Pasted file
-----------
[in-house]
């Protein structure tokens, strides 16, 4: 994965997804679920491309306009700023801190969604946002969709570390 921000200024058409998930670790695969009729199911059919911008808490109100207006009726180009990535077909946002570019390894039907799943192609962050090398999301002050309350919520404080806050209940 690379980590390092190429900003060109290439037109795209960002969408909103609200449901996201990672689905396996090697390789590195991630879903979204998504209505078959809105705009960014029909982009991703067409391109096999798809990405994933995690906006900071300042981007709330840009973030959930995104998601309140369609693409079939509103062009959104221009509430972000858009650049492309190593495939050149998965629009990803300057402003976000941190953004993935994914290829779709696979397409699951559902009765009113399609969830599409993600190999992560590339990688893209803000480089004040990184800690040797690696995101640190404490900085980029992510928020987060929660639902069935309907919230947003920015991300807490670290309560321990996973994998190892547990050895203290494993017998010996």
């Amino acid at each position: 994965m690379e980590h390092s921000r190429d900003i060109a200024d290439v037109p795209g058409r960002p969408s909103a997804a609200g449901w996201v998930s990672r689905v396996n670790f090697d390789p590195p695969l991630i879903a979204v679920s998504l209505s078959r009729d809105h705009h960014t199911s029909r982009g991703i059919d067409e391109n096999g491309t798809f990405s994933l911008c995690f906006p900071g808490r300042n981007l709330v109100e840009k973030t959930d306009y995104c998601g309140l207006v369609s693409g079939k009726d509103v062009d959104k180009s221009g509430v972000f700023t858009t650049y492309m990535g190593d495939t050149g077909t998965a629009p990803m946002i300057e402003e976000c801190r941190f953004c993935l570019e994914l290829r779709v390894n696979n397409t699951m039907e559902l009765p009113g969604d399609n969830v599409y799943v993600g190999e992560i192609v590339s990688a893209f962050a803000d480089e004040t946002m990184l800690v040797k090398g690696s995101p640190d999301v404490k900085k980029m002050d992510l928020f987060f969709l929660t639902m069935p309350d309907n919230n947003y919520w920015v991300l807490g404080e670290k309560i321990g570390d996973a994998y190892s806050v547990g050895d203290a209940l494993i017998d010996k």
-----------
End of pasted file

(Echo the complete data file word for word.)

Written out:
[in-house]
């Protein structure tokens, strides 16, 4: 994965997804679920491309306009700023801190969604946002969709570390 921000200024058409998930670790695969009729199911059919911008808490109100207006009726180009990535077909946002570019390894039907799943192609962050090398999301002050309350919520404080806050209940 690379980590390092190429900003060109290439037109795209960002969408909103609200449901996201990672689905396996090697390789590195991630879903979204998504209505078959809105705009960014029909982009991703067409391109096999798809990405994933995690906006900071300042981007709330840009973030959930995104998601309140369609693409079939509103062009959104221009509430972000858009650049492309190593495939050149998965629009990803300057402003976000941190953004993935994914290829779709696979397409699951559902009765009113399609969830599409993600190999992560590339990688893209803000480089004040990184800690040797690696995101640190404490900085980029992510928020987060929660639902069935309907919230947003920015991300807490670290309560321990996973994998190892547990050895203290494993017998010996």
């Amino acid at each position: 994965m690379e980590h390092s921000r190429d900003i060109a200024d290439v037109p795209g058409r960002p969408s909103a997804a609200g449901w996201v998930s990672r689905v396996n670790f090697d390789p590195p695969l991630i879903a979204v679920s998504l209505s078959r009729d809105h705009h960014t199911s029909r982009g991703i059919d067409e391109n096999g491309t798809f990405s994933l911008c995690f906006p900071g808490r300042n981007l709330v109100e840009k973030t959930d306009y995104c998601g309140l207006v369609s693409g079939k009726d509103v062009d959104k180009s221009g509430v972000f700023t858009t650049y492309m990535g190593d495939t050149g077909t998965a629009p990803m946002i300057e402003e976000c801190r941190f953004c993935l570019e994914l290829r779709v390894n696979n397409t699951m039907e559902l009765p009113g969604d399609n969830v599409y799943v993600g190999e992560i192609v590339s990688a893209f962050a803000d480089e004040t946002m990184l800690v040797k090398g690696s995101p640190d999301v404490k900085k980029m002050d992510l928020f987060f969709l929660t639902m069935p309350d309907n919230n947003y919520w920015v991300l807490g404080e670290k309560i321990g570390d996973a994998y190892s806050v547990g050895d203290a209940l494993i017998d010996k």